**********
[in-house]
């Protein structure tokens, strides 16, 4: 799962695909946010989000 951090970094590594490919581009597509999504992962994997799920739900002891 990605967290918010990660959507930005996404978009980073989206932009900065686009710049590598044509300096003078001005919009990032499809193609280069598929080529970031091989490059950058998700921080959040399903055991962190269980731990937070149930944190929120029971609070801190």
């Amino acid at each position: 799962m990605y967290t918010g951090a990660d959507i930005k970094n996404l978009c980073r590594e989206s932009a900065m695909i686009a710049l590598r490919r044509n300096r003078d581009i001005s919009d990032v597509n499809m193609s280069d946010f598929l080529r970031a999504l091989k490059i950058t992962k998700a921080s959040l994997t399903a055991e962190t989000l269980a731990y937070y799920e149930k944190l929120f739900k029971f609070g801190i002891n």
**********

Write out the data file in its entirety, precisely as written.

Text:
[in-house]
């Protein structure tokens, strides 16, 4: 799962695909946010989000 951090970094590594490919581009597509999504992962994997799920739900002891 990605967290918010990660959507930005996404978009980073989206932009900065686009710049590598044509300096003078001005919009990032499809193609280069598929080529970031091989490059950058998700921080959040399903055991962190269980731990937070149930944190929120029971609070801190």
């Amino acid at each position: 799962m990605y967290t918010g951090a990660d959507i930005k970094n996404l978009c980073r590594e989206s932009a900065m695909i686009a710049l590598r490919r044509n300096r003078d581009i001005s919009d990032v597509n499809m193609s280069d946010f598929l080529r970031a999504l091989k490059i950058t992962k998700a921080s959040l994997t399903a055991e962190t989000l269980a731990y937070y799920e149930k944190l929120f739900k029971f609070g801190i002891n």